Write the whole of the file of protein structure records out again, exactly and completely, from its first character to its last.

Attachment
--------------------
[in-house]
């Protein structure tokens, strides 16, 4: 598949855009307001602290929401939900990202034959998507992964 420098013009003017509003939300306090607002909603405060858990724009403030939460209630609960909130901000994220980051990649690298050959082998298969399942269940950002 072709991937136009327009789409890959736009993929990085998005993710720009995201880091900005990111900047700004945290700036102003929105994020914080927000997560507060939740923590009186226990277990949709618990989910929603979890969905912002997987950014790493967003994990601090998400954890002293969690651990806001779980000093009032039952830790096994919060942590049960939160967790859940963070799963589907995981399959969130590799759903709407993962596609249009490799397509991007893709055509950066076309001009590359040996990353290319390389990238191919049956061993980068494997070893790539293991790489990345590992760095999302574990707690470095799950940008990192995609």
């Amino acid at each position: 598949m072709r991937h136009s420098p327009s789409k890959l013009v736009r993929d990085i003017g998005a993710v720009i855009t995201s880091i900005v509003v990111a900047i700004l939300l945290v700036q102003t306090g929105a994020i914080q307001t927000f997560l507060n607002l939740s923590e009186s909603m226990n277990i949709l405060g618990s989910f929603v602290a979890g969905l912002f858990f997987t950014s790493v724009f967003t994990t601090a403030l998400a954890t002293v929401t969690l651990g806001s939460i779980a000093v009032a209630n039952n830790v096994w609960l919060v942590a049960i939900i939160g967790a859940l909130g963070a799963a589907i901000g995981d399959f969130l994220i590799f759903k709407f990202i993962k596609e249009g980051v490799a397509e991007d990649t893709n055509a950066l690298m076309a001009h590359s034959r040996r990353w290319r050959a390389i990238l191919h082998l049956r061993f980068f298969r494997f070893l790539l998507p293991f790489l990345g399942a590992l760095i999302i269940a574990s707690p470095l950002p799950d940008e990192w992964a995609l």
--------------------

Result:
[in-house]
């Protein structure tokens, strides 16, 4: 598949855009307001602290929401939900990202034959998507992964 420098013009003017509003939300306090607002909603405060858990724009403030939460209630609960909130901000994220980051990649690298050959082998298969399942269940950002 072709991937136009327009789409890959736009993929990085998005993710720009995201880091900005990111900047700004945290700036102003929105994020914080927000997560507060939740923590009186226990277990949709618990989910929603979890969905912002997987950014790493967003994990601090998400954890002293969690651990806001779980000093009032039952830790096994919060942590049960939160967790859940963070799963589907995981399959969130590799759903709407993962596609249009490799397509991007893709055509950066076309001009590359040996990353290319390389990238191919049956061993980068494997070893790539293991790489990345590992760095999302574990707690470095799950940008990192995609």
């Amino acid at each position: 598949m072709r991937h136009s420098p327009s789409k890959l013009v736009r993929d990085i003017g998005a993710v720009i855009t995201s880091i900005v509003v990111a900047i700004l939300l945290v700036q102003t306090g929105a994020i914080q307001t927000f997560l507060n607002l939740s923590e009186s909603m226990n277990i949709l405060g618990s989910f929603v602290a979890g969905l912002f858990f997987t950014s790493v724009f967003t994990t601090a403030l998400a954890t002293v929401t969690l651990g806001s939460i779980a000093v009032a209630n039952n830790v096994w609960l919060v942590a049960i939900i939160g967790a859940l909130g963070a799963a589907i901000g995981d399959f969130l994220i590799f759903k709407f990202i993962k596609e249009g980051v490799a397509e991007d990649t893709n055509a950066l690298m076309a001009h590359s034959r040996r990353w290319r050959a390389i990238l191919h082998l049956r061993f980068f298969r494997f070893l790539l998507p293991f790489l990345g399942a590992l760095i999302i269940a574990s707690p470095l950002p799950d940008e990192w992964a995609l």